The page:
How many of our mothers told us that if you touch a fallen baby bird, the individual smell will drive away the parents and they’ll no longer care for this? How many individuals have discovered a nest of baby bunnies in a field, no parent in sight, presumed they had been abandoned, and took them home and tried to raise them? How many”left” baby birds have been”rescued” simply because they were discovered on the floor and could not quite fly yet? . .how many animal lovers have raised a baby raccoon for a pet, only to be badly bitten when that cute baby become an unmanageable adolescent?
How many folks realize that taking in wildlife without a special license to care for them isn’t even legal in many countries? Most do not, and generations of people have educated their kids these myths, presuming they were reality simply because good grandpa told grandma, who told father, who handed the wisdom (or lack thereof) along.
If a baby bird falls from the nest, the best thing you can do to it is to attempt and get it back in the nest. If you can’t get it into that nest, then make a makeshift nest (a cherry jar or margarine tub lined with paper towels will do) and tuck it into a safe place near where you found the bird. The parents do not care if you managed it, and will, indeed, almost definitely return to feed it until it can fledge (leave the nest). If it’s an older infant, fully feathered, hopping about on the floor, leave it alone!
“Falling from the nest” is a very normal part of how old babies learn how to fly. Its parents are nearby, watching, encouraging it to use those small wings. Unless you’re absolutely certain that the parents are dead, don’t interfere.
Wild rabbits, the greatest prey species, only return to their nests a couple of times per day to nurse their young. Those infants”abandoned” in the area aren’t abandoned in any respect. They have been left there by their mothers, to prevent leading predators to the nest.
And raccoons? Even experienced wildlife rehabilitators can’t legally raise raccoons without a special license for rabies vector species. Raccoons are considered among the most dangerous creatures to rehabilitate, and not simply because they are among the key animals to spread rabies. They also carry a sort of roundworm that’s often deadly to other animal species. . .including humans.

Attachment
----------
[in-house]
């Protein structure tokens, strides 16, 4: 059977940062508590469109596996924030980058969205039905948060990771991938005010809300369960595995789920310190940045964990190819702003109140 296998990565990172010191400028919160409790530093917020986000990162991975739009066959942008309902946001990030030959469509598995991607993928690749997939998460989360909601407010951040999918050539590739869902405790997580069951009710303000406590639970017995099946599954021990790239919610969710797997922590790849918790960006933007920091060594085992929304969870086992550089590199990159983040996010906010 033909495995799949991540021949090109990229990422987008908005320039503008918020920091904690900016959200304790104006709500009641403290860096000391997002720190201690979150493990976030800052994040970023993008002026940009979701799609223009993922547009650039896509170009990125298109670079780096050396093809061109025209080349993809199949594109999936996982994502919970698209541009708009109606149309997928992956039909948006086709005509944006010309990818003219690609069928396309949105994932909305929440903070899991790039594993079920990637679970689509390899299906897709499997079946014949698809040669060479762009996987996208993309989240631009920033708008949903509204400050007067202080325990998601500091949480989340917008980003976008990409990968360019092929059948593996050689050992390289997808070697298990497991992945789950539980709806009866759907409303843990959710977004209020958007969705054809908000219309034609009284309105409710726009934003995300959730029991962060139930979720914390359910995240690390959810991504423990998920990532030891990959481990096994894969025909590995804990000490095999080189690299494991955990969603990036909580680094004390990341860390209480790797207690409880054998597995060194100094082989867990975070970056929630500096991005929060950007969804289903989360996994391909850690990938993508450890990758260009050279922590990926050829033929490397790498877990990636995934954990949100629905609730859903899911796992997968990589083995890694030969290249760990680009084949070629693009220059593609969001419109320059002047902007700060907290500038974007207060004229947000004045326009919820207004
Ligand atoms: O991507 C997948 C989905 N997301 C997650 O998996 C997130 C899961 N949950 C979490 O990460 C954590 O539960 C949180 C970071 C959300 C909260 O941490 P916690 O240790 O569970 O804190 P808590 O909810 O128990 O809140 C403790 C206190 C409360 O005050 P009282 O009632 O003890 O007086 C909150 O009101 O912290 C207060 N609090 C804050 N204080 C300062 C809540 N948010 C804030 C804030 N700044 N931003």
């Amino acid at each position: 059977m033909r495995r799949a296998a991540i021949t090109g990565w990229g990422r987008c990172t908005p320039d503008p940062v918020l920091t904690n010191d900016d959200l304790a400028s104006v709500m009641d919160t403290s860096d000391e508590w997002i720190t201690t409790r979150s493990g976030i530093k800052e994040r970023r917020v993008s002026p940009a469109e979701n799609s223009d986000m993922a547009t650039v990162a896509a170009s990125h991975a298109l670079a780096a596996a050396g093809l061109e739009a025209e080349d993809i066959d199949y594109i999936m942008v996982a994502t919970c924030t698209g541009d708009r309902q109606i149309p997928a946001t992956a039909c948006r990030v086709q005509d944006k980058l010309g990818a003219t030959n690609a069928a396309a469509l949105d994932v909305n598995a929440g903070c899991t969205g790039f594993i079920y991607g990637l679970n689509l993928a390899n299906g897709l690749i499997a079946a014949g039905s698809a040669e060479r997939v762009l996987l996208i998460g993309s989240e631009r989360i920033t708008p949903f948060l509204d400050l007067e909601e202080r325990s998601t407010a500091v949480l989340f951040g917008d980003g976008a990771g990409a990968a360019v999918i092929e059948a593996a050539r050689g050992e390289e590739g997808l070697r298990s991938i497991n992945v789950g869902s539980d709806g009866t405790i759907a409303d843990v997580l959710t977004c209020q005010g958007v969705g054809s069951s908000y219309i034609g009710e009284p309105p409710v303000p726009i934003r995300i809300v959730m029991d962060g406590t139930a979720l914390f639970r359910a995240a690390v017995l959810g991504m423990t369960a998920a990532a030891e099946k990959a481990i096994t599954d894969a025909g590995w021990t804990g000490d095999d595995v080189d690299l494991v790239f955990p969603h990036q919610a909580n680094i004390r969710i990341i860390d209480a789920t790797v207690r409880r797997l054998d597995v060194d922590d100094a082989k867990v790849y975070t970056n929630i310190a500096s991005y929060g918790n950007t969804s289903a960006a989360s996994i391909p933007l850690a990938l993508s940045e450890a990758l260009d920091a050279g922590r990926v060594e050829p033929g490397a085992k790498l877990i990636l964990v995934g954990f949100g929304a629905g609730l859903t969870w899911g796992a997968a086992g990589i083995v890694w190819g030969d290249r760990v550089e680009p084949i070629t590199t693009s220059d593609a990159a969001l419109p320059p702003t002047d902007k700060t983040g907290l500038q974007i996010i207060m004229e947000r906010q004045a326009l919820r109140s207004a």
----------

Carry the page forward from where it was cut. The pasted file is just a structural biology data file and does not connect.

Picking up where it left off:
Thus, if you find a wild animal or bird that’s actually in need of rescue (you are sure beyond doubt that the parents are dead, or it has been hurt in some way that requires medical care ), what can you do? Many vets have a list of rehabbers local to them, or you can Google”wildlife rehabilitators” to your region.
And what do you educate the children?
As soon as you find your regional rehab center, stick together. They get no government funds, and every attempt they make comes from their own pockets. They’re sometimes on call at insane hours, and the task of caring for orphaned and injured animals is one that frequently receives no thanks, and has no downtime. After”baby season” starts, many rehabilitators get very little break, and they’re all unpaid volunteers.
Learn their schedule and appear to encourage them at these discussions.
Ask whether the centre gives tours (they won’t be able to show you animals who are to be discharged, but many have enlightening creatures as permanent residents), and make an appointment to bring the children. Although you won’t be working together with the wild animals, there are quite a few other chores that have to be performed, and lots of centers accept volunteer supplies happily. Encourage your children to listen and learn, and to genuinely care.
By becoming a household that supports your regional wildlife rehabbers, you haven’t only helped to protect this generation of crazy creatures. You have set forth on the experience of raising a new generation of educated individuals who will teach their own kids security, wisdom and respect for all life.